Drop #164: Snub

wedding cakeI see Johnny Malloy’s brother, Charlie, at the fish and chips shop and go up to him.

‘Hey there, Charlie, how you going?’

‘Fine. Fine.’

‘And how’s married life treating Johnny then?’

‘Good, I guess.’

‘Say, I think it was quite rude of him not to invite me to his wedding.’

‘Oh?’

‘Yeah, given we’ve known each other almost ten years.’

‘He must have had a good reason.’

‘I mean, seriously. I think that was quite a low blow not inviting the captain of his inter-pub football team, as if we weren’t really mates after all. Not inviting the man who introduced him to the girl whose friend got him that part-time job at the ice cream stall.’

‘Oh.’

‘To not even extend me an invitation. To leave a good buddy and fellow old Daltonian hanging that way. To be honest, I’m a bit hurt.’

‘Oh. Sorry to hear it.’

‘Well, how was it then anyway?’

‘What’s that?’

‘The wedding–his wedding. How was it?’

‘Oh, nice from what I heard. He didn’t invite me either.’

By E.M. Vireo

Drop #148: Happy Ending

on the roadAn hour from the hotel she said she had left her mobile there and we had to turn back.

‘Did you check everywhere?’

‘Yes. Everywhere.’

‘You sure?’

‘Positive.’

We were already late and this meant a two-hour round trip delay, at least. We’d just finished a lengthy stretch on a mountain road so terrible it felt like it had been laid right out of Satan’s anus. Getting off it onto tarmac was such bliss, like taking your shoes off when they’ve been killing your feet for hours. Now we’d have to do it again, twice.

The road back had further unexpected delays: in a gruesome accident, a sheet of sheet metal had skidded off a truck and beheaded a man on a moped. Ambulance. Indifferent cops. Blood stained sheet.

Shortly after, we got a flat. I changed the tire in the rain, which had just started.

We arrived to find the front desk deserted. They hadn’t picked up the phone on five attempts either. We were already so behind schedule to reach Sam and Trudy’s wedding, still hundreds of miles away, so, when no one answered our shouts, I went behind the desk to see if the mobile was there. A quick rummage found nothing so I opened the door to the little room behind the desk and went in, hoping to find it in there, or at least find some incompetent sleeping person I could put on the case. Nobody home, but as I was snooping around, I heard a man’s voice: ‘Hey! What the hell are you doing?’

‘Oh, just looking for my wife’s phone. Did you guys find a phone?’

‘Never mind that. You can’t be trespassing in there.’

‘Oh, sorry,’ I stepped out of the room and moved to join my wife, but the clerk—a large man we had never seen while staying there–grabbed my arm saying he had to call it in.

‘Get off me,’ I said, trying to shake him off, and he got angry, grabbing me harder and pushing me against the wall.

‘Get off him,’ Sarah echoed, but the guy only got rougher, pinning my arm aggressively behind my back. ‘You’re hurting him!’ she said, stepping towards us.

‘You just stay right there, missy,’ the ogre threatened, pulling out his phone.

Now, I know what you’re thinking: that the irony is that she’d had her mobile all along, having overlooked it in her bag, or that it was on the car floor. That we had gone back and suffered all those delays, setbacks and conflicts for nothing.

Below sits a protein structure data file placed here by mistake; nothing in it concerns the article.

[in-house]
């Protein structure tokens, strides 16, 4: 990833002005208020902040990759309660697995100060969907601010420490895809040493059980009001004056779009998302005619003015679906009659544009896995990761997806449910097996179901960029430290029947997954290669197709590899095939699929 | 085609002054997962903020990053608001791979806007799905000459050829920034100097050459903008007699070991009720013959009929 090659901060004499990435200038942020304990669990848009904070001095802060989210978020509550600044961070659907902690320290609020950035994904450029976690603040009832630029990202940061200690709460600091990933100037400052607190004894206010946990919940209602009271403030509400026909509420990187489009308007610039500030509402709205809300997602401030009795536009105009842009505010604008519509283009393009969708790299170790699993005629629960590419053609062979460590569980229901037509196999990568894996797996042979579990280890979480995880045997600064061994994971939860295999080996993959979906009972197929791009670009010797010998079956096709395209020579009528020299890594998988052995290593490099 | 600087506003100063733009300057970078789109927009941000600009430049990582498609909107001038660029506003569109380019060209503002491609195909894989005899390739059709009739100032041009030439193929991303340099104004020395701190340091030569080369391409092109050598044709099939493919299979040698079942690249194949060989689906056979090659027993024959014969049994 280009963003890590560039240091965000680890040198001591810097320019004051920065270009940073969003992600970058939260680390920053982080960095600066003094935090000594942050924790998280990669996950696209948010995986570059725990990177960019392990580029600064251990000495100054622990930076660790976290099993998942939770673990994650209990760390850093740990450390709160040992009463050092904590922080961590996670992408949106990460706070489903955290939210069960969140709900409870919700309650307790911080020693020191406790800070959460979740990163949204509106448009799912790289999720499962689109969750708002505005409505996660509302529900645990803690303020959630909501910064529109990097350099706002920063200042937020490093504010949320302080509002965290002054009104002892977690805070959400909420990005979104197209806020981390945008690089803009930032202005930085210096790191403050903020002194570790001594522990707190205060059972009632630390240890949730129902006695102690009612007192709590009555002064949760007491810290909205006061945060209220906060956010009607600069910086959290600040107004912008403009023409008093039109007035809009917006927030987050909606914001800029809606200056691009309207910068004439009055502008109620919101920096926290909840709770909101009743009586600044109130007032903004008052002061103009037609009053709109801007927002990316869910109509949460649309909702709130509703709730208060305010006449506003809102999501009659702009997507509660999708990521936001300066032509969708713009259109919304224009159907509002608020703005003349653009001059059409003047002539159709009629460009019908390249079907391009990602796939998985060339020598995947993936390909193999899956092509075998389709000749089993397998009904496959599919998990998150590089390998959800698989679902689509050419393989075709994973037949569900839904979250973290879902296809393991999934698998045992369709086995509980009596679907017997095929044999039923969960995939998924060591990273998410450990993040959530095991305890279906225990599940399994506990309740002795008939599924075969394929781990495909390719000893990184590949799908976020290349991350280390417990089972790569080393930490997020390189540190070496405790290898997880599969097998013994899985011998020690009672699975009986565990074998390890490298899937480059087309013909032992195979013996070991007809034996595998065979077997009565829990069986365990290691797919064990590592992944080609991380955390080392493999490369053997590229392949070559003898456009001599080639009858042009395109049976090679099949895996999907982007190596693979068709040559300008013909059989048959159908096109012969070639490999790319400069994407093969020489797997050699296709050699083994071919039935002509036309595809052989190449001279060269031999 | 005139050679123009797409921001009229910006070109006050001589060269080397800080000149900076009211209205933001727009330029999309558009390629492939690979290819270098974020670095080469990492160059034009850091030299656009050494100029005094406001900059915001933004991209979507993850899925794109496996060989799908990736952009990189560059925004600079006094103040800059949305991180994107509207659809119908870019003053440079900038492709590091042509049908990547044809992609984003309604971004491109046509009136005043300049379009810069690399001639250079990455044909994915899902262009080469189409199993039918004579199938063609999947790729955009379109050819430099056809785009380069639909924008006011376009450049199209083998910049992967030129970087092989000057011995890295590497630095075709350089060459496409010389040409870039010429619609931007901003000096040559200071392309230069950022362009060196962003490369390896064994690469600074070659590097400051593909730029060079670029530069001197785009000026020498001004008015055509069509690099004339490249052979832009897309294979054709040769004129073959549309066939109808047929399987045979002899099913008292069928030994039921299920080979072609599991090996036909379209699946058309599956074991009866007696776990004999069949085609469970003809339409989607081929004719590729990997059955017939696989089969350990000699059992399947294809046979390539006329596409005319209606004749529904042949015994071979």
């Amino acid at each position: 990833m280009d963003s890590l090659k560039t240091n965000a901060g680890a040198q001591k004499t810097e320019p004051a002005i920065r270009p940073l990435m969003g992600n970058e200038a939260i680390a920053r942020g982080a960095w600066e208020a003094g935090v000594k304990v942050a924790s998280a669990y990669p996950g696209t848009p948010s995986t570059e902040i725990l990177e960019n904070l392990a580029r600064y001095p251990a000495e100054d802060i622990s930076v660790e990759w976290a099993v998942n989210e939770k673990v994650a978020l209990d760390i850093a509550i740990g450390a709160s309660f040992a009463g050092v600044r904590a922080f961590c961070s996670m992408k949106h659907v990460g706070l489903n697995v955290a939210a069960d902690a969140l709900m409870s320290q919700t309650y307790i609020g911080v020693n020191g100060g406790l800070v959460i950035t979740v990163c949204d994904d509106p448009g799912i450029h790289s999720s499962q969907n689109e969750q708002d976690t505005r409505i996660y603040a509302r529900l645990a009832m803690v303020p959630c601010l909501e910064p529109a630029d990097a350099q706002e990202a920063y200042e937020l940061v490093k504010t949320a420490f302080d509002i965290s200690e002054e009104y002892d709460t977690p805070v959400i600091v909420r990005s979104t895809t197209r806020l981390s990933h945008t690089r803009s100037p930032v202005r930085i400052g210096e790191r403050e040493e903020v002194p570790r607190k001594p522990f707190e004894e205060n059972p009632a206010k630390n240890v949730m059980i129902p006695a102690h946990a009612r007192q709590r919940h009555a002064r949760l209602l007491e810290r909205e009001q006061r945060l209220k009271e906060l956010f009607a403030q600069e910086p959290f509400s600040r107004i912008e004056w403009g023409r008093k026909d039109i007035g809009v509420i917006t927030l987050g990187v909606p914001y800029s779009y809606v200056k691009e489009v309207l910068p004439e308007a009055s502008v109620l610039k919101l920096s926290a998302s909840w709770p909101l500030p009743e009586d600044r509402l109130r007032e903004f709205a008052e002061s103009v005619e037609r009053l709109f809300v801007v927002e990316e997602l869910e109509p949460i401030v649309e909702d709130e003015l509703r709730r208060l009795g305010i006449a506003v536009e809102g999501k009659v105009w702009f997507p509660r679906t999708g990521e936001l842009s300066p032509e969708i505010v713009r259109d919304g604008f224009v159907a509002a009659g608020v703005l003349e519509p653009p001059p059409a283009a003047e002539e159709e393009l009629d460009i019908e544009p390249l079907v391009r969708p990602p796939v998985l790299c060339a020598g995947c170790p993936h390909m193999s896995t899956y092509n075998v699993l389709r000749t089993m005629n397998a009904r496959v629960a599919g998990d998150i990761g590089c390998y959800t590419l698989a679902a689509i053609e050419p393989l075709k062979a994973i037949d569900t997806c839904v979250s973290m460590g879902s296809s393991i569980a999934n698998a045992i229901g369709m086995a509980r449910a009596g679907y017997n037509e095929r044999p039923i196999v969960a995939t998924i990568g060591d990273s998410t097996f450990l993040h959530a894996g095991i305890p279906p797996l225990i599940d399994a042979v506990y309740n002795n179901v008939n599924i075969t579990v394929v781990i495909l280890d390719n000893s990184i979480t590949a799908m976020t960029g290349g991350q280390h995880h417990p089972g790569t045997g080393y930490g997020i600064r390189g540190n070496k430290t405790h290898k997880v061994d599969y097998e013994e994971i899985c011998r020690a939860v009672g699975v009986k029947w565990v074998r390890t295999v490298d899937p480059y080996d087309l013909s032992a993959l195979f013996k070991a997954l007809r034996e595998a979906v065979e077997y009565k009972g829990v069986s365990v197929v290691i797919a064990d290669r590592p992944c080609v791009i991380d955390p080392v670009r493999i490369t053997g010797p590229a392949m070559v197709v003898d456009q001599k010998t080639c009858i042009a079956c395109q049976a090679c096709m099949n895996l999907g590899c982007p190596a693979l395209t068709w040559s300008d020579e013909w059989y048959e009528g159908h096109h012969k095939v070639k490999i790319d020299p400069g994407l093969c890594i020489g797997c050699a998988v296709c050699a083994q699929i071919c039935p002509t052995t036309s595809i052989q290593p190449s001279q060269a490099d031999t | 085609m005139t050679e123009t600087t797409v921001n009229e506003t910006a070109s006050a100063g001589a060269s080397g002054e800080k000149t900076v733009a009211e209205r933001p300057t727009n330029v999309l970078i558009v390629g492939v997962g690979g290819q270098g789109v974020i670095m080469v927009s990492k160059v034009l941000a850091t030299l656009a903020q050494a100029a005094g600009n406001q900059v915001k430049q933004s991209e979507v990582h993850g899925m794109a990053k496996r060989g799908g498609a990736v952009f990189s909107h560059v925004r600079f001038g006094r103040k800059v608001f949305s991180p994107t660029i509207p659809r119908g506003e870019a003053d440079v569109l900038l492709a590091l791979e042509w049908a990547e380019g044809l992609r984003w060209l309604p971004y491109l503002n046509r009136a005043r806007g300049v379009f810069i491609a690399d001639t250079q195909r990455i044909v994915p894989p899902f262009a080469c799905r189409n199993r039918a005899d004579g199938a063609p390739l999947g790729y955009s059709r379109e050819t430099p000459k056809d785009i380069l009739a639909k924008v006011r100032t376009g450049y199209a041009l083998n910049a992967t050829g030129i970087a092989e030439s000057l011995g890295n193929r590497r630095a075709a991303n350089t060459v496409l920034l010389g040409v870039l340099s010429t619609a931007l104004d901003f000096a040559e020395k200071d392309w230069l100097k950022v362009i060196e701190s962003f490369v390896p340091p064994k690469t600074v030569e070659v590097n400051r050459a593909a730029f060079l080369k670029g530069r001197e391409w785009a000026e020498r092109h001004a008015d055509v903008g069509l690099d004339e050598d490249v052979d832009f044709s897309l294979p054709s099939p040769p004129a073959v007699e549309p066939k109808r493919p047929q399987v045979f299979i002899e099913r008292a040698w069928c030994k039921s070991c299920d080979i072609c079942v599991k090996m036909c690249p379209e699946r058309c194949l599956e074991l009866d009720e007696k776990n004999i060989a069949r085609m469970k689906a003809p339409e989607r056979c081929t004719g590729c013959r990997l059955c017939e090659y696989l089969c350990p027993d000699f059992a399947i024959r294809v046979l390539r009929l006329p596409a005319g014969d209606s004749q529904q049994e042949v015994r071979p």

No. I wish.

It was gone, perhaps stolen, with all the photos and videos from the birthday party the night before: Grandpa Smith’s 100th and maybe his last. Turns out we were also the only ones who’d fully filmed his epic speech—probably also his last. Sam and Trudy are pretty much our best friends but we never did make it to their wedding since I was arrested and held overnight. I have a court date in a month—oh, and it turns out the guy fractured my wrist so I’m in a cast. Not ideal for an illustrator with crazy deadlines. So no, no irony here. Just life doing it’s best to be a pile of shit.

🙂 By EM Vireo 🙂

Drop #81: Soap

There was a bathroom attached to the outside of the old building behind the kitchen. He ducked in to take a leak. It was cramped but he managed not to dribble on his spotless gray suit.

He washed his hands in the tiny, low basin, encountering, for the first time in years, the same blue liquid soap used in the dispensers of his high school bathrooms. The smell triggered memories of teenage masturbation. He’d just discovered it back then, going at it pretty often and hard, and those bathrooms had been his sanctuaries in the act.

He quickly got turned on, unzipping again and searching out his hardened shaft with one hand while sniffing the soap scent off the other. It was a full, creamy arousal; one that crept through the gut and scratched at the hard-to-reach places, and he worked his rod with all the eagerness of a 14-year-old. It came quickly, aggressively and he climaxed hard, convulsing five or six times to expunge a large load. He had to support himself against the wall as it took him, buckling his legs and fogging his mind.

He had forgotten what that type of orgasm felt like. He hadn’t had one in a very long time and suddenly realized why he’d managed one now: while the bulk of his life had become so immersed in love, this act had been devoid of it. Subjects offer different gifts from objects. The two can overlap, sure, but for him, they tended not to.

It took a minute to straighten and clean up. He wiped the evidence off the walls, toilet seat, faucet and mop handle. It was a miracle he hadn’t hit his pants, shoes or shirt. That would have looked bad.

Leaving the small sanctum, he glanced at his watch and hurried up. He checked his appearance one last time in a broken pane of glass he saw on route, then walked quickly towards the entrance, where guests had already gathered.

By E.M. Vireo